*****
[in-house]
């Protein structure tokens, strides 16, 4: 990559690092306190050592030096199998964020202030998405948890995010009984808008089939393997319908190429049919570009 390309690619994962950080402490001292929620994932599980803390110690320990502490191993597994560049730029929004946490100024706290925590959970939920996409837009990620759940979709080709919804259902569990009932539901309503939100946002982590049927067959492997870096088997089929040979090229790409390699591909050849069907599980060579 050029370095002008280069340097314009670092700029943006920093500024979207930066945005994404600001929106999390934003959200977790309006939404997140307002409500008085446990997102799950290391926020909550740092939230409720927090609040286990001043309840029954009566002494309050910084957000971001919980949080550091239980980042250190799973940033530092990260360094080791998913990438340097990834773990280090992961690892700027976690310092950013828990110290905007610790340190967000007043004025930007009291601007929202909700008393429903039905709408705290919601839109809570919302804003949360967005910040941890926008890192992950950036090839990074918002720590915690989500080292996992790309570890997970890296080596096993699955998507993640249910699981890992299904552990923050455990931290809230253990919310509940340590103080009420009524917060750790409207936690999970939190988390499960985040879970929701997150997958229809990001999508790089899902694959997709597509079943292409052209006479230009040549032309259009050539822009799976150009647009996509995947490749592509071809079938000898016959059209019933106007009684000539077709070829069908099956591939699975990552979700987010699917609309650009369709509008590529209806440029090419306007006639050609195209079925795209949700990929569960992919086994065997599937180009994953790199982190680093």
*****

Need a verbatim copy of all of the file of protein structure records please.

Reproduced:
[in-house]
């Protein structure tokens, strides 16, 4: 990559690092306190050592030096199998964020202030998405948890995010009984808008089939393997319908190429049919570009 390309690619994962950080402490001292929620994932599980803390110690320990502490191993597994560049730029929004946490100024706290925590959970939920996409837009990620759940979709080709919804259902569990009932539901309503939100946002982590049927067959492997870096088997089929040979090229790409390699591909050849069907599980060579 050029370095002008280069340097314009670092700029943006920093500024979207930066945005994404600001929106999390934003959200977790309006939404997140307002409500008085446990997102799950290391926020909550740092939230409720927090609040286990001043309840029954009566002494309050910084957000971001919980949080550091239980980042250190799973940033530092990260360094080791998913990438340097990834773990280090992961690892700027976690310092950013828990110290905007610790340190967000007043004025930007009291601007929202909700008393429903039905709408705290919601839109809570919302804003949360967005910040941890926008890192992950950036090839990074918002720590915690989500080292996992790309570890997970890296080596096993699955998507993640249910699981890992299904552990923050455990931290809230253990919310509940340590103080009420009524917060750790409207936690999970939190988390499960985040879970929701997150997958229809990001999508790089899902694959997709597509079943292409052209006479230009040549032309259009050539822009799976150009647009996509995947490749592509071809079938000898016959059209019933106007009684000539077709070829069908099956591939699975990552979700987010699917609309650009369709509008590529209806440029090419306007006639050609195209079925795209949700990929569960992919086994065997599937180009994953790199982190680093």